A look at the services changing how we interact with money

From Bitcoin to Facebook, the economy of how we interact with money is changing. When was the last time you paid for something substantial with cash, or even a check? Technology has continued to make the process of receiving funds and making payments so much easier than ever before and with that, a need for new services to cater to a wide range of people.

What was once a novel service has become ingrained in many of our daily lives. Whether it is paying back a friend for lunch with Venmo, or sending invoices to clients with PayPal, we’ve come to expect the transferring of money to be as easy as possible. We’re a generation with expectations, and if paying for something becomes a hassle, then instead of bending around the merchant, many of us will simply find a similar product elsewhere.

Because of this, companies are constantly looking for new, more convenient, ways to not only make it easier for the consumer, but keep them within their ecosystem at the same time.

Messaging platforms and social

We’re already spending over 50% of our mobile time on social networks and messaging platforms, so it only makes sense that companies are working to integrate this into their platforms. Not only can this be a convenience for the user, but it is a win-win, as companies love to see users spending more time on their services, and this is yet another way that keeps them within.

By now, we’re all familiar with Facebook Messenger accepting payments, but we’re starting to see more integrations with services like Skype. Through PayPal integration, you can quickly send and receive payments without ever having to leave the conversation.  Even WhatsApp, now owned by Facebook, has started allowing payments and transfers in an effort to address competitors like WeChat.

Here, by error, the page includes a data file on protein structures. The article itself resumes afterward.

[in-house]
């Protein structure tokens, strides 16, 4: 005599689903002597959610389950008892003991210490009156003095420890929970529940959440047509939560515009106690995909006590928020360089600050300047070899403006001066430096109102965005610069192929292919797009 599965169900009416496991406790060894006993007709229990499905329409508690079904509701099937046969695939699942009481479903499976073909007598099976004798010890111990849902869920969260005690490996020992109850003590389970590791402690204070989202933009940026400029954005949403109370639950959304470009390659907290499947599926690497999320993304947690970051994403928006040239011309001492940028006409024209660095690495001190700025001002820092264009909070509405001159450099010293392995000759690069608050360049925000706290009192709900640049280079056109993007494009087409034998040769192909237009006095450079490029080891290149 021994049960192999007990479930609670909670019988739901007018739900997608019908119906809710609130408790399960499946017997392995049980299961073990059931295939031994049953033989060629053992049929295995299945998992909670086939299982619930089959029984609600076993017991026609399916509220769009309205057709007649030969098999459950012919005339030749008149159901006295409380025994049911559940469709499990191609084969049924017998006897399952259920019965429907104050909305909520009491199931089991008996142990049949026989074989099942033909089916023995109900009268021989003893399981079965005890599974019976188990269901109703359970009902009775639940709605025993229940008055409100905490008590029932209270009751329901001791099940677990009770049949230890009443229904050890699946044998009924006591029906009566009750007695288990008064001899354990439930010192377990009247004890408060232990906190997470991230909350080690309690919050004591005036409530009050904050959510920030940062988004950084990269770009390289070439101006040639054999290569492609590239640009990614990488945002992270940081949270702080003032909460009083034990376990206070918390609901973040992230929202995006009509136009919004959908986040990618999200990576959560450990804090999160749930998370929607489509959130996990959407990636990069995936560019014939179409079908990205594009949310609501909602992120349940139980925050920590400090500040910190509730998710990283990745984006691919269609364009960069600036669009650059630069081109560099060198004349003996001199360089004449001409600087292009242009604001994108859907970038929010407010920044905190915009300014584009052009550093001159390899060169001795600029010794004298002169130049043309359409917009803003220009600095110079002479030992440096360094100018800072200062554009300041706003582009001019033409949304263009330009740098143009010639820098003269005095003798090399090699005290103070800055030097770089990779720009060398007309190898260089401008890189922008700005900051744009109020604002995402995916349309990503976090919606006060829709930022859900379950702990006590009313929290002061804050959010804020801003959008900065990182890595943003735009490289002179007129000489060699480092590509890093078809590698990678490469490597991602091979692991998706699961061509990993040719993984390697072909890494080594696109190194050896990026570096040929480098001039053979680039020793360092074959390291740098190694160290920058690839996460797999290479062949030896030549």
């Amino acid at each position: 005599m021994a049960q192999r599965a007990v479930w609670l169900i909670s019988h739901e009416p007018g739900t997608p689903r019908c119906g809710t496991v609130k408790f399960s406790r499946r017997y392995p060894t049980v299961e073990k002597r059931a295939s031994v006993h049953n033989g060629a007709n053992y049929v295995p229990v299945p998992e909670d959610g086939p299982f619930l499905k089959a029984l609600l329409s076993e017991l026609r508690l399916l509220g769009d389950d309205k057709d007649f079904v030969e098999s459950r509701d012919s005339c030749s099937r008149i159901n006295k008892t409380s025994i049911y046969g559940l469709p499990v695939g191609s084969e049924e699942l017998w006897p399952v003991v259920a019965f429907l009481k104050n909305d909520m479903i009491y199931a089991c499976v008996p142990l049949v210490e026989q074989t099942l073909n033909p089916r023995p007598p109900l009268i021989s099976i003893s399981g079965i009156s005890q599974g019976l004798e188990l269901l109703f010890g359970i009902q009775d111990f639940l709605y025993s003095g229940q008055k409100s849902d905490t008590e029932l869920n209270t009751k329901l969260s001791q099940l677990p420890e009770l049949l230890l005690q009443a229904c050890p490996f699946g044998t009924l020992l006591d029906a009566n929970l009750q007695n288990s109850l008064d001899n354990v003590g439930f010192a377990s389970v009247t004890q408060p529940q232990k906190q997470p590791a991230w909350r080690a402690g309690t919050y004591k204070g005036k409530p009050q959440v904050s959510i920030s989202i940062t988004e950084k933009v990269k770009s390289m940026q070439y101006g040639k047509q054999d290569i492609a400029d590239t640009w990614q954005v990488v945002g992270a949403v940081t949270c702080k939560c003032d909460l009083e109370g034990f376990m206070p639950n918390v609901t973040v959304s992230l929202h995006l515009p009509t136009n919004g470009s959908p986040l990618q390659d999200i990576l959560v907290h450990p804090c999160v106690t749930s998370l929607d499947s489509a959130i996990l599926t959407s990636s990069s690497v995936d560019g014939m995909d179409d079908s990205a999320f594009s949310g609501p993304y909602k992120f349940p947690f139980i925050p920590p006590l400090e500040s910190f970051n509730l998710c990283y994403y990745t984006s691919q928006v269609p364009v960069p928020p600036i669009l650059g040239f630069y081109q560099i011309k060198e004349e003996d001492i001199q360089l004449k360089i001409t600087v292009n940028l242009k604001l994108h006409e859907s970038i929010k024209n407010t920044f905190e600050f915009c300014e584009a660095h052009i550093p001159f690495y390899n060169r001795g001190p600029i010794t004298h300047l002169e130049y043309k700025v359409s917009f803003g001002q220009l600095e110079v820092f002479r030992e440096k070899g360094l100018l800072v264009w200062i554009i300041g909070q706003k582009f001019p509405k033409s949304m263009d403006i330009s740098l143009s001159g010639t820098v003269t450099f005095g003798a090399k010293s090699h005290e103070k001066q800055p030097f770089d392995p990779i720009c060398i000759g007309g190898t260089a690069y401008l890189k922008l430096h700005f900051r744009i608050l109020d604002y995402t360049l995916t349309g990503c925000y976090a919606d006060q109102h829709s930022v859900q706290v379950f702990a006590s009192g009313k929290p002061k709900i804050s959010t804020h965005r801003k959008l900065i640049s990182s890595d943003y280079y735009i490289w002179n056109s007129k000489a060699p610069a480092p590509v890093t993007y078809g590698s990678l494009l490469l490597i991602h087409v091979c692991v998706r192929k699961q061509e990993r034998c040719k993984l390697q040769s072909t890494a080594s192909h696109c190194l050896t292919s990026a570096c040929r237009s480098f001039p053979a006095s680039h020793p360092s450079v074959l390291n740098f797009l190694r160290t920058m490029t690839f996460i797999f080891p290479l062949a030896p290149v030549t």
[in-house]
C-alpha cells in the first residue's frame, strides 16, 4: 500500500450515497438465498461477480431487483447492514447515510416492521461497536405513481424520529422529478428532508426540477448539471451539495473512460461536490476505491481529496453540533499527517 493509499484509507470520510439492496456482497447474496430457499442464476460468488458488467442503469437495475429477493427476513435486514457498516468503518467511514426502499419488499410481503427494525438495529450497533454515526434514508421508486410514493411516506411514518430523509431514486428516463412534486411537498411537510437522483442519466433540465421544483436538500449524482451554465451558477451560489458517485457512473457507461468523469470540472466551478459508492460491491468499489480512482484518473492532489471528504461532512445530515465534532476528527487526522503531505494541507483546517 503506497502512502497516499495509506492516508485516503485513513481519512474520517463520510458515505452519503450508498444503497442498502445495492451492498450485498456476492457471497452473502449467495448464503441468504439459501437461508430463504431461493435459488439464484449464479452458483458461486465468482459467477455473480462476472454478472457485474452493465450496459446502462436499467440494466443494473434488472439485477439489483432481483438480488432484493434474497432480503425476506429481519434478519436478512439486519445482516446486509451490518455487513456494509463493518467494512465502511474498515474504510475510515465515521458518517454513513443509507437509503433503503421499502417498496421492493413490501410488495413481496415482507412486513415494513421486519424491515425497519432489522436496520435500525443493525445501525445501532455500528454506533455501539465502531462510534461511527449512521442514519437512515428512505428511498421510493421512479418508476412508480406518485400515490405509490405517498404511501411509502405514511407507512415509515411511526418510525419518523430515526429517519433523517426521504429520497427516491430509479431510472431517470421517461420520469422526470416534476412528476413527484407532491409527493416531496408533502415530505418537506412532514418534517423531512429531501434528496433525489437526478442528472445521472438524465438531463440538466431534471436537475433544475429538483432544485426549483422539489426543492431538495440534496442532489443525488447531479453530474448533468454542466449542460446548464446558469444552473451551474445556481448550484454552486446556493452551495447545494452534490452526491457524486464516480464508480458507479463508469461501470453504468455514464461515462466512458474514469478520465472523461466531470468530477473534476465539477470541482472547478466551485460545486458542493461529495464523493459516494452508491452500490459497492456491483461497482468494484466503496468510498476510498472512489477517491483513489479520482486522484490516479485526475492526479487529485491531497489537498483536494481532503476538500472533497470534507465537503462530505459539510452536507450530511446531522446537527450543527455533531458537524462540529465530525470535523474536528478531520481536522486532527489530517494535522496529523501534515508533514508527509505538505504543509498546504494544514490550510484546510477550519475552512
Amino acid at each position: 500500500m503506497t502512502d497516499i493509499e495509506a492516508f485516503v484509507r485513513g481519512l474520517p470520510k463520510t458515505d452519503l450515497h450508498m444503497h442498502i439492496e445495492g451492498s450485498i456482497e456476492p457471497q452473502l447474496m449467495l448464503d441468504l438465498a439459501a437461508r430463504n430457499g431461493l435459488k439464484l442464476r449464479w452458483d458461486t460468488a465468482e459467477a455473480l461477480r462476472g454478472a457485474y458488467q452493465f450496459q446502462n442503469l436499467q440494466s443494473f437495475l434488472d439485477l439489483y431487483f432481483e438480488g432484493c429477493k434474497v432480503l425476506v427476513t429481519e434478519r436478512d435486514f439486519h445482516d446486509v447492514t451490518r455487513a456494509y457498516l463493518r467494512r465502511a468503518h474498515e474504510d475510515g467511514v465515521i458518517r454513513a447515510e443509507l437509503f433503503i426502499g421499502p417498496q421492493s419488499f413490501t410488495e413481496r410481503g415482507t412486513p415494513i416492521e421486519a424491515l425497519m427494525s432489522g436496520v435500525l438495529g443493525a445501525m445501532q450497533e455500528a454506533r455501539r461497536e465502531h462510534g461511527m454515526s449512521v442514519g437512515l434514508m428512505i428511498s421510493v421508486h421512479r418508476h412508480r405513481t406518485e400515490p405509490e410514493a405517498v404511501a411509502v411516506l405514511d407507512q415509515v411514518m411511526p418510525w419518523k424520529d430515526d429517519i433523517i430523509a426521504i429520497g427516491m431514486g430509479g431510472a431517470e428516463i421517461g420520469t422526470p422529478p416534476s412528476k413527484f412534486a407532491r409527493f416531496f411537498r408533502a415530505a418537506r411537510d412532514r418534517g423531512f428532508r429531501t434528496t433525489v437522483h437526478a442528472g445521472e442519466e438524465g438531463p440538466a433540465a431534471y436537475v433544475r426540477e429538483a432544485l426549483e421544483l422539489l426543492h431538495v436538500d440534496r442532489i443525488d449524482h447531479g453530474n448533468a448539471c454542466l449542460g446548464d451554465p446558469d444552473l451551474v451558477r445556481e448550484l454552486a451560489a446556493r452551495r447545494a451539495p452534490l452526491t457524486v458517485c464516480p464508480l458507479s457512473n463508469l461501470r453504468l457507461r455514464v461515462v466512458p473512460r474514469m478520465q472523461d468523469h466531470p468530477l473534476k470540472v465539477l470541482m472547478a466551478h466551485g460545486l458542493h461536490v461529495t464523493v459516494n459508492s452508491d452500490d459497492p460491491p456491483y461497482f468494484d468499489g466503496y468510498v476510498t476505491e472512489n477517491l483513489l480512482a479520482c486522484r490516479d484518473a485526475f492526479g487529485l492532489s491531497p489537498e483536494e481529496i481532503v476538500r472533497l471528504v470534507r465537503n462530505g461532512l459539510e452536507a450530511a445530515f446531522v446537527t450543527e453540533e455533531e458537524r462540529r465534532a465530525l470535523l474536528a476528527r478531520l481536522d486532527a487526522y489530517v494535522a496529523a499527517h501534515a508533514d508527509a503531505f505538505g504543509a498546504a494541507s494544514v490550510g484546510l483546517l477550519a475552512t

In places like China, one of WeChat’s biggest usage points is their in-app payment service that allows users to pay for everything from dinner and entertainment, to rent and other bills, as well. In 2016, this was a $5 trillion market, so it only makes sense that platforms like Facebook and WhatsApp want to continue to capitalize on this growing market.

The growing shift for businesses

At one point, there was a coffee shop below my apartment building, with the keyword being “was.” You see, thanks to a lack of adaptation, this coffee shop had a minimum purchase amount that slowly killed their business (along with the subpar coffee). When asked why, the owner simply stated that it was because of credit card fees. One, I’m still not sure that justified a $5 minimum, but two, why not look into alternative methods?

The number of avenues for business owners continues to grow and we’re at a time where customer convenience can be the difference between someone visiting your shop or online store and them simply looking elsewhere. With options like Stripe and Worldpay, business owners are opening up new avenues for customer convenience. Just last week, I purchased a burrito with the Square app. If I had been charged a minimum or required cash, my food choice would have instantly been different, as it would for many in the millenial and under range.

On the flip side, businesses are also looking for more efficient methods for dealing with money and payments. Virtual credit cards continue to grow in popularity thanks to their ease-of-use, and in many cases, cheaper fees and rates. There are even companies like Spendesk and Teampay beginning to pop up to help with these types of services, as well.